Sunday, September 27, 2009

Google Ordered to Cancel User's Gmail Account

Tags: google

In my opinion, Google has the right to deactivate Gmail accounts for whatever reasons they like. It's a free country and with it being their service, Google can choose to alienate users by deactivating accounts if it so chooses. However, when a court orders Google to not only deactivate a user's account but to also disclose that user's information when the user has broken no laws whatsoever, well, then we've got a problem on our hands.

The user in question did nothing except receive an email that was accidentally sent to him. Sure, that email contained some highly sensitive financial documents, but it was the sender's fault not the recipient.

There's really not too much else to say about this. Anybody with any grasp of common sense should be able to see the huge problems with this court ruling. Basically, I could send some important documents to any Web account and get that account deactivated and the personal details revealed to me. That could include not only email accounts, but social networking accounts like Facebook and Myspace (they have their own messaging systems that can send and receive so-called "sensitive information").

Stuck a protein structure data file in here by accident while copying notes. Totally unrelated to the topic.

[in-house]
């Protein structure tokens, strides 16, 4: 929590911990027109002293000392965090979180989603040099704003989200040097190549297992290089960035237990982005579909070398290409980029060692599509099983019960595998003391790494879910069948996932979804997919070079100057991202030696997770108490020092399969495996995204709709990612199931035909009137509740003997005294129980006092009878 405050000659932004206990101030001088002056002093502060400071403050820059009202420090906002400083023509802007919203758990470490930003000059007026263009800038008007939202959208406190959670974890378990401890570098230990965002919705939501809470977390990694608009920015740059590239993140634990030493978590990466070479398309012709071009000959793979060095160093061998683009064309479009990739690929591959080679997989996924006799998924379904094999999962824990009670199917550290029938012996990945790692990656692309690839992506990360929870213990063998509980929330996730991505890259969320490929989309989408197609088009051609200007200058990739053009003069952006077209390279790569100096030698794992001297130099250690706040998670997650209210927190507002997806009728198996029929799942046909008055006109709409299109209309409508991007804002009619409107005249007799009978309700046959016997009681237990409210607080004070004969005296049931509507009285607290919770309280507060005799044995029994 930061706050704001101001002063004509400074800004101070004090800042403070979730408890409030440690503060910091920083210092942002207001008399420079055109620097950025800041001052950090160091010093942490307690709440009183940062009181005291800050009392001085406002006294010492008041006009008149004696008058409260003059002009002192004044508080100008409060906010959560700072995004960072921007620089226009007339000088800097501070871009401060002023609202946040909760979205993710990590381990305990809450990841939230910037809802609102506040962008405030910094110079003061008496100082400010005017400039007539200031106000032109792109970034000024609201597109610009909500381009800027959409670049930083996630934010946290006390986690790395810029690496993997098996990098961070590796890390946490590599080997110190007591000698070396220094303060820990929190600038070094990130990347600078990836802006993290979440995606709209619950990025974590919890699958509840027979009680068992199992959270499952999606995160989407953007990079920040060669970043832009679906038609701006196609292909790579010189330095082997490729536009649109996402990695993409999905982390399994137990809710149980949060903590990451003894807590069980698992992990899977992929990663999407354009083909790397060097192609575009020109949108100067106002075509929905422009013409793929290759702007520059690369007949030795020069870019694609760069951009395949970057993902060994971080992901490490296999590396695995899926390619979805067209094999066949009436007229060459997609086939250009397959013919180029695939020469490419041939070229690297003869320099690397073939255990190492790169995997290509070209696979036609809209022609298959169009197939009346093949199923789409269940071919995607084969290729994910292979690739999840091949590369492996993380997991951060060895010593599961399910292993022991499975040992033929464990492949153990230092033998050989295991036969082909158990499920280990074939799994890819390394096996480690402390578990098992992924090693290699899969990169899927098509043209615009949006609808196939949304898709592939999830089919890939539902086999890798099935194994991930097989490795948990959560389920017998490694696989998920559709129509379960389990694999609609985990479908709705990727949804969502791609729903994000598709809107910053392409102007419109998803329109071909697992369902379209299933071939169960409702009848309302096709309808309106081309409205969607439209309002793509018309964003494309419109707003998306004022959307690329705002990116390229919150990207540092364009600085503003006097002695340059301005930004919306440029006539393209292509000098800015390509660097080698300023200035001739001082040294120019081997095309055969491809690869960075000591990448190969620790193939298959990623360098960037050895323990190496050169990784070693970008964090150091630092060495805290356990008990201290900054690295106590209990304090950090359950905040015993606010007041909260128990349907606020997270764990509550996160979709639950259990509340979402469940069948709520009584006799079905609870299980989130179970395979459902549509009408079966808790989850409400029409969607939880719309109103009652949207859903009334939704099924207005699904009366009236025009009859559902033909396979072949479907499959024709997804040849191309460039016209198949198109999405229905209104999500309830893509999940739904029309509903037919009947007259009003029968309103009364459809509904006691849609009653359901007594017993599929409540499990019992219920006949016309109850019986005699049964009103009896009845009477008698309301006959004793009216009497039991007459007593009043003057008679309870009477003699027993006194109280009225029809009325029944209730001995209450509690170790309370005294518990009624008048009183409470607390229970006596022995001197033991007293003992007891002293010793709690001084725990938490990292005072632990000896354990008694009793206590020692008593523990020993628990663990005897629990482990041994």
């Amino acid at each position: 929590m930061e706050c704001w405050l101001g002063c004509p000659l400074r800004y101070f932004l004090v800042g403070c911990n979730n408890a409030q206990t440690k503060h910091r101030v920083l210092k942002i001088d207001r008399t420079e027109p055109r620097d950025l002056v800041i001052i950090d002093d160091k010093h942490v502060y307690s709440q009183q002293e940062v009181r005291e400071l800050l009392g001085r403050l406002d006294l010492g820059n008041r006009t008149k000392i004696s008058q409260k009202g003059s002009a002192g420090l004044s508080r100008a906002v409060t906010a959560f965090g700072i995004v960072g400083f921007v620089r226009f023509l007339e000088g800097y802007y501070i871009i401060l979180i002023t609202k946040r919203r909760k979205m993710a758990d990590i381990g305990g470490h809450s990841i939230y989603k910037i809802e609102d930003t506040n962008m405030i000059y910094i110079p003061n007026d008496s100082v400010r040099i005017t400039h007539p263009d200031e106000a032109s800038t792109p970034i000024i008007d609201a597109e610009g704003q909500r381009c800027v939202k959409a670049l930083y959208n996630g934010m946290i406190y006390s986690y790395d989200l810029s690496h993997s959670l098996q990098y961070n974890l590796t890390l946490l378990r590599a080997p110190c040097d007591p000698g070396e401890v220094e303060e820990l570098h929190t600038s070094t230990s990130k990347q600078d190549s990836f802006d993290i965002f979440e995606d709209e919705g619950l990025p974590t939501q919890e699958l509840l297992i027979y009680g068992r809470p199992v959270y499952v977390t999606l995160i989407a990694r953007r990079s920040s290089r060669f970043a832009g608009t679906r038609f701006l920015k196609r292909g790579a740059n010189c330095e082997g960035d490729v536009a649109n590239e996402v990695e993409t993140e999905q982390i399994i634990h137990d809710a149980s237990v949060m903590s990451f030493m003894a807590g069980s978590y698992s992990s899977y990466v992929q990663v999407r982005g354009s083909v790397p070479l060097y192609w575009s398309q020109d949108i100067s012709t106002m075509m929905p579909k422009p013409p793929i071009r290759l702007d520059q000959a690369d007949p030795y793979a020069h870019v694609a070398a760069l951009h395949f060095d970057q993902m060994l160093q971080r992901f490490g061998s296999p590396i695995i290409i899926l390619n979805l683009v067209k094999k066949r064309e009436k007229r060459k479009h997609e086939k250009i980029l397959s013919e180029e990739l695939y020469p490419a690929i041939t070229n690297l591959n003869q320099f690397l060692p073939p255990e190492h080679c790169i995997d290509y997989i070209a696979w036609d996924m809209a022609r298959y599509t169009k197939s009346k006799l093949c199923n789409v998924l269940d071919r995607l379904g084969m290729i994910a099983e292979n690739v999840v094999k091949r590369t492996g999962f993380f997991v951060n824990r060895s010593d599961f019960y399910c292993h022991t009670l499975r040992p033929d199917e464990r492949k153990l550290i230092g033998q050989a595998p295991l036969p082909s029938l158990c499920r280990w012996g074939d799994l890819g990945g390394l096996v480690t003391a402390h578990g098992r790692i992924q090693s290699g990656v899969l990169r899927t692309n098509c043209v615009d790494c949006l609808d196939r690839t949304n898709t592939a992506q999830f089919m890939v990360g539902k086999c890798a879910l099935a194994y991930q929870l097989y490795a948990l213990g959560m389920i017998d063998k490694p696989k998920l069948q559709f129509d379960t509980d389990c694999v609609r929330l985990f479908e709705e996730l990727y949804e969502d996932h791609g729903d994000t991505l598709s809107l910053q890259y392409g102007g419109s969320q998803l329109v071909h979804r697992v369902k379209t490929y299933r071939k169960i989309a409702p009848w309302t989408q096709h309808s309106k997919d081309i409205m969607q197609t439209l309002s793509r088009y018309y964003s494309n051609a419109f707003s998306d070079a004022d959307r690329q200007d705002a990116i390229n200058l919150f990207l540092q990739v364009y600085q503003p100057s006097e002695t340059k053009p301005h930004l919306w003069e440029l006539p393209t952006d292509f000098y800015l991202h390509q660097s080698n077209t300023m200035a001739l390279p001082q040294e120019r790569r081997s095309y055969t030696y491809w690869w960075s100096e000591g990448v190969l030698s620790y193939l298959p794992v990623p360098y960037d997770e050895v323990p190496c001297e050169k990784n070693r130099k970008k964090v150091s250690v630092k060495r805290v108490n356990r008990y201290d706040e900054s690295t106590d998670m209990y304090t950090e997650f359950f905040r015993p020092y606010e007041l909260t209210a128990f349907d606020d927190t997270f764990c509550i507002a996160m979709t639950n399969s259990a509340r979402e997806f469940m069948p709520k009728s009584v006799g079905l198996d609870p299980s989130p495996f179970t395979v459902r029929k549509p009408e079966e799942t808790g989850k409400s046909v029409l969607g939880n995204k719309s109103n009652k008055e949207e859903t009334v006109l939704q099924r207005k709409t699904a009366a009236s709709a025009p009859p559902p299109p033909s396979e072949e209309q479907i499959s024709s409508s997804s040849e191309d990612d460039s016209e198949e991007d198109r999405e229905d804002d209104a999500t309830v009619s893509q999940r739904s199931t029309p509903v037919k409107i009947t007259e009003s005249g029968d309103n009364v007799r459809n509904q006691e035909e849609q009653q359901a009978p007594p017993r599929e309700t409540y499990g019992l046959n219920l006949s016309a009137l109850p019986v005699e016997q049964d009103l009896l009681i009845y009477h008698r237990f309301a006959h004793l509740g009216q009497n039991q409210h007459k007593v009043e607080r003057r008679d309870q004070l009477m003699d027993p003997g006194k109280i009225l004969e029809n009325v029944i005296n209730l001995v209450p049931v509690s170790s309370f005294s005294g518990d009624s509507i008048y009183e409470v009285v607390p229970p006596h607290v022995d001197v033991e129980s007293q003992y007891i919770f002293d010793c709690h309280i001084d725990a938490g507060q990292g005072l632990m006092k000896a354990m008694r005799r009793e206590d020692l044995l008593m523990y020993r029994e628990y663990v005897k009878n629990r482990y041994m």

Let's hope some sort of appeal will overturn this ugly ruling. Let's also wish for District Court Judge James Ware to find himself quickly out of work due to his lack of sanity in his rulings.

Thursday, July 3, 2008

Google Ordered to Give Viacom All Video and User Data for YouTube

Tags: google, lawsuit, viacom, youtube

Another day, another court case furthers a dangerous precedent when it comes to who's responsible for misconduct on the Web. Last time it was eBay that was dealt the blow when they were held accountable for it's users selling items illegally. This time Google takes a hit as a US judge ordered the Web giant to turn over significant amounts of YouTube user data to Viacom to help determine whether or not Google's YouTube is profitting more off copyrighted materials than user uploaded clips.

The data Google is to hand over includes records of every video watched by YouTube users along with logs that include various user data (such as IP address and viewing histories). Google must also hand over copies of all videos it has ever taken down. Viacom did ask for more, such as YouTube's source code and copies of all private videos, but the judge threw those requests out.

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